Washing in Super Hot Water
Hot water may feel good on your skin and for opening up sinuses, but it’s awful for your hair and scalp! It not only dries your hair and skin, it also opens your hair cuticle, which allows keratin proteins, natural moisturizing factors, and color molecules to escape, so hair loses strength and the color fades. Also, when hair cuticles are opened, hair tends to frizz. Cool water keeps the hair cuticle sealed so hair stays controlled and the color stays put. If you want to lock in moisture for a smooth style without frizz, try turning the water to lukewarm or cool after you wash to close the cuticle.
Not Soaking Your Hair
If you’re rushing around like crazy, you may be tempted to just quickly dampen your hair and throw some shampoo on. But quickly dunking your head isn’t the same as fully wetting your entire head. Your hair needs 30 seconds to a minute to rinse out all of the product that has accumulated in your hair and prep for the shampoo. Also, when your hair is half damp the shampoo can’t lather and properly clean your hair—which will eventually lead to nasty buildup. Additionally, you need to make sure that you’re soaking your hair when rinsing out shampoo and conditioner. If your scalp is feeling a little itchy or your hair is looking a bit limp post-wash, residual product is probably to blame.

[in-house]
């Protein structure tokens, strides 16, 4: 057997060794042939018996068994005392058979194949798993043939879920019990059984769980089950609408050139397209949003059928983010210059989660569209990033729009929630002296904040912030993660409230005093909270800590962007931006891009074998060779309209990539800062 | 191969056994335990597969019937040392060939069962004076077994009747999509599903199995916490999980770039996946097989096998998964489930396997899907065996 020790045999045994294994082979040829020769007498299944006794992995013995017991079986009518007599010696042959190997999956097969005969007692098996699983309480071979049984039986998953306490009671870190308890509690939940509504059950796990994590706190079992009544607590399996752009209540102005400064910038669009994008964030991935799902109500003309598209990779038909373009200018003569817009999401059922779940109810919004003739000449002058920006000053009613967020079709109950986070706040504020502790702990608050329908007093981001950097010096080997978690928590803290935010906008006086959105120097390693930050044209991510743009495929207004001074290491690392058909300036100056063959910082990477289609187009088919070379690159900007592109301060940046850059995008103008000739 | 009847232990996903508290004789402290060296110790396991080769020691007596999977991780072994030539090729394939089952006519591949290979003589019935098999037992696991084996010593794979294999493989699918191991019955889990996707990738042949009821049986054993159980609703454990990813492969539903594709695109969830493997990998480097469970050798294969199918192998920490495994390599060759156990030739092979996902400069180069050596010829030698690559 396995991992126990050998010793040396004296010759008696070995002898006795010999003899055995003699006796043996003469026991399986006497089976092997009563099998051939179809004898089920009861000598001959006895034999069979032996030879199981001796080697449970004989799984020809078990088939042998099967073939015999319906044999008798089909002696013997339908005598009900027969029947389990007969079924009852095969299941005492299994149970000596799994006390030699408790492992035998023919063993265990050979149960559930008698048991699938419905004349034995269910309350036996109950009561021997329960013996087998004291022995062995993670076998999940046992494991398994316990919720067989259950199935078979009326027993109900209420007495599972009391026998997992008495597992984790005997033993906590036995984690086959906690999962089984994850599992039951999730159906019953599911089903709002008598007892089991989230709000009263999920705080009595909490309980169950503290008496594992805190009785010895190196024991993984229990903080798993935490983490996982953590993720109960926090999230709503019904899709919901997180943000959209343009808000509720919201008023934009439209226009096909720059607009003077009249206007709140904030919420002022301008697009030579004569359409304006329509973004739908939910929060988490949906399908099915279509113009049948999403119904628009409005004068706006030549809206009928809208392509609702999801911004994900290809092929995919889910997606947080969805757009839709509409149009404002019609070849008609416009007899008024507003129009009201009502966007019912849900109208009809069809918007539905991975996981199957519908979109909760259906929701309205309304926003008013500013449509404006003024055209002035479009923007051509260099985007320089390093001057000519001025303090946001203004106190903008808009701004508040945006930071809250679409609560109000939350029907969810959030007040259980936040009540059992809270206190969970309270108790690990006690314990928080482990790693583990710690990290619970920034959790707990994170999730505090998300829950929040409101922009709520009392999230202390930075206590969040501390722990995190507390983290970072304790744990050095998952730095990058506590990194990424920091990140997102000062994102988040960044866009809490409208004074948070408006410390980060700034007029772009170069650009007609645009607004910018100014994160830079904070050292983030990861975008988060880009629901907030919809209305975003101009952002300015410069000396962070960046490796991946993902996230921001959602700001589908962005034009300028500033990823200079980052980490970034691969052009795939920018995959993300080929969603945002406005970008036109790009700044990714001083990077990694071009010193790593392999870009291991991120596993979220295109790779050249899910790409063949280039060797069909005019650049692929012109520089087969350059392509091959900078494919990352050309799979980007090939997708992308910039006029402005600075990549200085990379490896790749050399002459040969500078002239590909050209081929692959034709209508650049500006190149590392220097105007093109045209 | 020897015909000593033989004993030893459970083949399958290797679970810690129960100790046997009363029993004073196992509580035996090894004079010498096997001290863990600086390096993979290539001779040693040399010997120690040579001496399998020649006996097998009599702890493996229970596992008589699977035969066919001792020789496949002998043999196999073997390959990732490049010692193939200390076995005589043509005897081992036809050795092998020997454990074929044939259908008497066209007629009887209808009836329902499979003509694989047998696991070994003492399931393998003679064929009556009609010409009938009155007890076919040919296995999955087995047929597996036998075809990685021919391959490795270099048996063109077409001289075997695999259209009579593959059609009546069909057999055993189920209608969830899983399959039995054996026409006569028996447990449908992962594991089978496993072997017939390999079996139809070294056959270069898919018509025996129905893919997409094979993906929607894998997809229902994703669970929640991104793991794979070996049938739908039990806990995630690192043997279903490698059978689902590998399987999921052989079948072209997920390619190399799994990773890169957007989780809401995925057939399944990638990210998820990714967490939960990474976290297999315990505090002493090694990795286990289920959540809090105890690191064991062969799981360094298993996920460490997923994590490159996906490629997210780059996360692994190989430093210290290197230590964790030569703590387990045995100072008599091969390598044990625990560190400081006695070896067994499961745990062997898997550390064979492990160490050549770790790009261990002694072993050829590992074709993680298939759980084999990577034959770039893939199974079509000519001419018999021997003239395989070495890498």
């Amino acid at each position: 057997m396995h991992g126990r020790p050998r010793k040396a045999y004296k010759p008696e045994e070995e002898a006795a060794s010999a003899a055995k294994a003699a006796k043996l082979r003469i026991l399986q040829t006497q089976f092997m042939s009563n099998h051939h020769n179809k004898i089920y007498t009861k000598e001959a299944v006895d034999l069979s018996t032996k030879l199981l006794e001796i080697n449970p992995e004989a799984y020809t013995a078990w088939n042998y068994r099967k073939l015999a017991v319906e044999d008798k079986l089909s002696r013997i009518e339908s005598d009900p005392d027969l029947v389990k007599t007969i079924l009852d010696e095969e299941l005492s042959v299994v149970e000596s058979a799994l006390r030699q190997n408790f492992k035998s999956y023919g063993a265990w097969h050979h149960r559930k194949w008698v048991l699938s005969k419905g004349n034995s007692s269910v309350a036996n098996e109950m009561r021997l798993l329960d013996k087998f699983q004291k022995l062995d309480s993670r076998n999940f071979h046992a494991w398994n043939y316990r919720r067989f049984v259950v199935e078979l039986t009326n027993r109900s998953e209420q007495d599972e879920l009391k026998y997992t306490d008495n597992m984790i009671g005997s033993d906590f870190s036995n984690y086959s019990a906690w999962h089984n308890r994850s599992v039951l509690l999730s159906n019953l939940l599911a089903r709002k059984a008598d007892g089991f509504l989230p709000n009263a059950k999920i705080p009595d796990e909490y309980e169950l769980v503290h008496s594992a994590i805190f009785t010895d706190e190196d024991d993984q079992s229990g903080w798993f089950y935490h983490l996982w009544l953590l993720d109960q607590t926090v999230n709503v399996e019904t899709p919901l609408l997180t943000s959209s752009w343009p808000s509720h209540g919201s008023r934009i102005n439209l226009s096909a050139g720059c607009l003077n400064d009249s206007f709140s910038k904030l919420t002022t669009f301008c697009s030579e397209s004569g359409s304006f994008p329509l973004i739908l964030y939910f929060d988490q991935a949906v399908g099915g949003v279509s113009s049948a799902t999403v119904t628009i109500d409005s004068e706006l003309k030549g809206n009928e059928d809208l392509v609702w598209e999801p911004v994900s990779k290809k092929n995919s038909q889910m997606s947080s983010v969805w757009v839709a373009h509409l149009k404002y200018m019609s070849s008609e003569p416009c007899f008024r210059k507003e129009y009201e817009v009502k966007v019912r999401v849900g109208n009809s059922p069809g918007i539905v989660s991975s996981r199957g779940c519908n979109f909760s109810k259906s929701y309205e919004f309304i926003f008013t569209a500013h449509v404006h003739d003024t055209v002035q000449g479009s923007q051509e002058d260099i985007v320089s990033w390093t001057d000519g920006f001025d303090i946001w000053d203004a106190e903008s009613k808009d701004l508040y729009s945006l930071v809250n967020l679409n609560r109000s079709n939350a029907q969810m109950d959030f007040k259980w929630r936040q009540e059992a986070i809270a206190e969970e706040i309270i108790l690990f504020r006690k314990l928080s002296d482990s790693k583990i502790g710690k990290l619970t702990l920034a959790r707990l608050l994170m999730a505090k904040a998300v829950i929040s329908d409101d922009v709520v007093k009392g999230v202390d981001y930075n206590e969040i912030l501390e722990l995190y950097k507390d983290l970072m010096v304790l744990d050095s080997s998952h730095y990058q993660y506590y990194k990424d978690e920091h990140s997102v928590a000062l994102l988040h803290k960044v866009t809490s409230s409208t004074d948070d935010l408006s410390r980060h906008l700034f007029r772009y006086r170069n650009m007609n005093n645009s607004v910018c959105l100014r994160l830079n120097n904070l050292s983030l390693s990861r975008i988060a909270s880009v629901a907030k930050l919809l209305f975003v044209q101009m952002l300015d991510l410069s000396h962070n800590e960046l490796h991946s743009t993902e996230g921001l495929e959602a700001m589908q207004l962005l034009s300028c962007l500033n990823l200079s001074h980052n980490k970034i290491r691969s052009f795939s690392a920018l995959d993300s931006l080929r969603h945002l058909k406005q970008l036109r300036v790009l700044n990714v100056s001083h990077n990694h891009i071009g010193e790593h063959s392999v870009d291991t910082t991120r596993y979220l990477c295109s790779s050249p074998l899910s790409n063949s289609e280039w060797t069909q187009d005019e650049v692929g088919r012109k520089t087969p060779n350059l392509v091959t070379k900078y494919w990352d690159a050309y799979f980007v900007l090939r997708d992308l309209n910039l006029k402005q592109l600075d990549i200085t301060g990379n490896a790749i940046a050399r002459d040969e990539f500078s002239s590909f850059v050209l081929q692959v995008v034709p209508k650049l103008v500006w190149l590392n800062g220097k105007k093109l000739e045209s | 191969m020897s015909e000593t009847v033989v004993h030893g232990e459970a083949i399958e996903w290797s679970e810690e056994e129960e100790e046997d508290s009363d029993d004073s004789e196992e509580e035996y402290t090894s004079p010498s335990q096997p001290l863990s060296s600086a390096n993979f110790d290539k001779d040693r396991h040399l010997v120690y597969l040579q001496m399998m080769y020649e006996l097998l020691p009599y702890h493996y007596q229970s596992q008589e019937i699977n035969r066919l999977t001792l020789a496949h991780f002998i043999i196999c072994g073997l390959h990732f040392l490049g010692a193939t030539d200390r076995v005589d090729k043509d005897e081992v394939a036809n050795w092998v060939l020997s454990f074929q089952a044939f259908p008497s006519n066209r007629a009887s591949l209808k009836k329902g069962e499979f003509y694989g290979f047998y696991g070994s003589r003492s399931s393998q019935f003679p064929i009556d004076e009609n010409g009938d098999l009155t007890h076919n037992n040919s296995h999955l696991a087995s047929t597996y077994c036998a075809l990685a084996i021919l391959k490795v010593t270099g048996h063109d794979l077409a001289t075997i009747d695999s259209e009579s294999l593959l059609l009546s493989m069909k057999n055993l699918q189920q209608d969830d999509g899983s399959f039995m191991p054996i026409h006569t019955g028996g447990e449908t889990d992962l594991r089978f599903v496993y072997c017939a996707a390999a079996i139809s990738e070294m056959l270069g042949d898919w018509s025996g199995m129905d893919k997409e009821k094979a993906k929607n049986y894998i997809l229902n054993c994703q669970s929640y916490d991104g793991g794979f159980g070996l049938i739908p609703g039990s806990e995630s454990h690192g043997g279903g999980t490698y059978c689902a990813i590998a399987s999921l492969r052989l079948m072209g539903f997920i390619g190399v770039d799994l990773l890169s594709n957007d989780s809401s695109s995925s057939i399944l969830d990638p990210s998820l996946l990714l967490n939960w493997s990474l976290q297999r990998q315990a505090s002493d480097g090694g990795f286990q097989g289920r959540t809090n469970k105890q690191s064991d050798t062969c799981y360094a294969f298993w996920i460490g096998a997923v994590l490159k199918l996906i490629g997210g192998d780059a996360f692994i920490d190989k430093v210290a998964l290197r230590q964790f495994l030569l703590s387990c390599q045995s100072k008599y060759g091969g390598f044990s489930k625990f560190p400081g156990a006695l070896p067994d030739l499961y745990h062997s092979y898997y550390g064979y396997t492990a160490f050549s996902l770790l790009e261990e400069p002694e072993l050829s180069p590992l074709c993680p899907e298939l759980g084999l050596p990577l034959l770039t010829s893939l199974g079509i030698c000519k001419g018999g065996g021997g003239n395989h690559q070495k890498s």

Always Applying Shampoo to the Same Spot
Examine your bathing routine. Do you always apply your shampoo to the same spot, every time? Most of us pour it on the crown and work from there. This can irritate your scalp and cause it to become dry and flaky. Experts recommend alternating applying shampoo to the nape of your neck and then work it in a lather up from there. Also they warn that dousing your head with too much shampoo can make it hard for you to rinse out all of the product. Start with a little at a time, and add more as you need it.